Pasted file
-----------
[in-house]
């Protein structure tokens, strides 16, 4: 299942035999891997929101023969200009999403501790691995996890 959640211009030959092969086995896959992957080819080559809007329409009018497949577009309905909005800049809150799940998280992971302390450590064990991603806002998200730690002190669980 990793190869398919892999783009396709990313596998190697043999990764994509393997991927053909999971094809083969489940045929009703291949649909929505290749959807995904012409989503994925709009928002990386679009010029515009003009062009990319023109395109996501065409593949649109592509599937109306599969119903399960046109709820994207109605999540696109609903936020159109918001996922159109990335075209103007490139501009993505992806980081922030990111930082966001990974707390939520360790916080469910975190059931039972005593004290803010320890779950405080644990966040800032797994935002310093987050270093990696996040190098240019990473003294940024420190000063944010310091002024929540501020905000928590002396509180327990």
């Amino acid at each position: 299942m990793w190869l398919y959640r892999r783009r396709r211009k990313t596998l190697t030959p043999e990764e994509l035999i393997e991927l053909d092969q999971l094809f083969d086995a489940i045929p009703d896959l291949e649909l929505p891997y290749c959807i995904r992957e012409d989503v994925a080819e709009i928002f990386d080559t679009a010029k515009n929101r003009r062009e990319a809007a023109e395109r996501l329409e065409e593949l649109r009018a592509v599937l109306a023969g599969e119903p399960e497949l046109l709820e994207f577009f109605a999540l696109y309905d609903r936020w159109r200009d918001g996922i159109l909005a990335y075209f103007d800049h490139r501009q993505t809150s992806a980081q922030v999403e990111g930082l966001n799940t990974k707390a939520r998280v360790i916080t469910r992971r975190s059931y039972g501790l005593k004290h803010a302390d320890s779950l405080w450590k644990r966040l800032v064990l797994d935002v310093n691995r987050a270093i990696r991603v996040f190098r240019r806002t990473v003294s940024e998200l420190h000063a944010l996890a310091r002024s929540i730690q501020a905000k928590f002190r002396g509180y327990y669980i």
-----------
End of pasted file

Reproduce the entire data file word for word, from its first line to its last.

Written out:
[in-house]
């Protein structure tokens, strides 16, 4: 299942035999891997929101023969200009999403501790691995996890 959640211009030959092969086995896959992957080819080559809007329409009018497949577009309905909005800049809150799940998280992971302390450590064990991603806002998200730690002190669980 990793190869398919892999783009396709990313596998190697043999990764994509393997991927053909999971094809083969489940045929009703291949649909929505290749959807995904012409989503994925709009928002990386679009010029515009003009062009990319023109395109996501065409593949649109592509599937109306599969119903399960046109709820994207109605999540696109609903936020159109918001996922159109990335075209103007490139501009993505992806980081922030990111930082966001990974707390939520360790916080469910975190059931039972005593004290803010320890779950405080644990966040800032797994935002310093987050270093990696996040190098240019990473003294940024420190000063944010310091002024929540501020905000928590002396509180327990």
């Amino acid at each position: 299942m990793w190869l398919y959640r892999r783009r396709r211009k990313t596998l190697t030959p043999e990764e994509l035999i393997e991927l053909d092969q999971l094809f083969d086995a489940i045929p009703d896959l291949e649909l929505p891997y290749c959807i995904r992957e012409d989503v994925a080819e709009i928002f990386d080559t679009a010029k515009n929101r003009r062009e990319a809007a023109e395109r996501l329409e065409e593949l649109r009018a592509v599937l109306a023969g599969e119903p399960e497949l046109l709820e994207f577009f109605a999540l696109y309905d609903r936020w159109r200009d918001g996922i159109l909005a990335y075209f103007d800049h490139r501009q993505t809150s992806a980081q922030v999403e990111g930082l966001n799940t990974k707390a939520r998280v360790i916080t469910r992971r975190s059931y039972g501790l005593k004290h803010a302390d320890s779950l405080w450590k644990r966040l800032v064990l797994d935002v310093n691995r987050a270093i990696r991603v996040f190098r240019r806002t990473v003294s940024e998200l420190h000063a944010l996890a310091r002024s929540i730690q501020a905000k928590f002190r002396g509180y327990y669980i």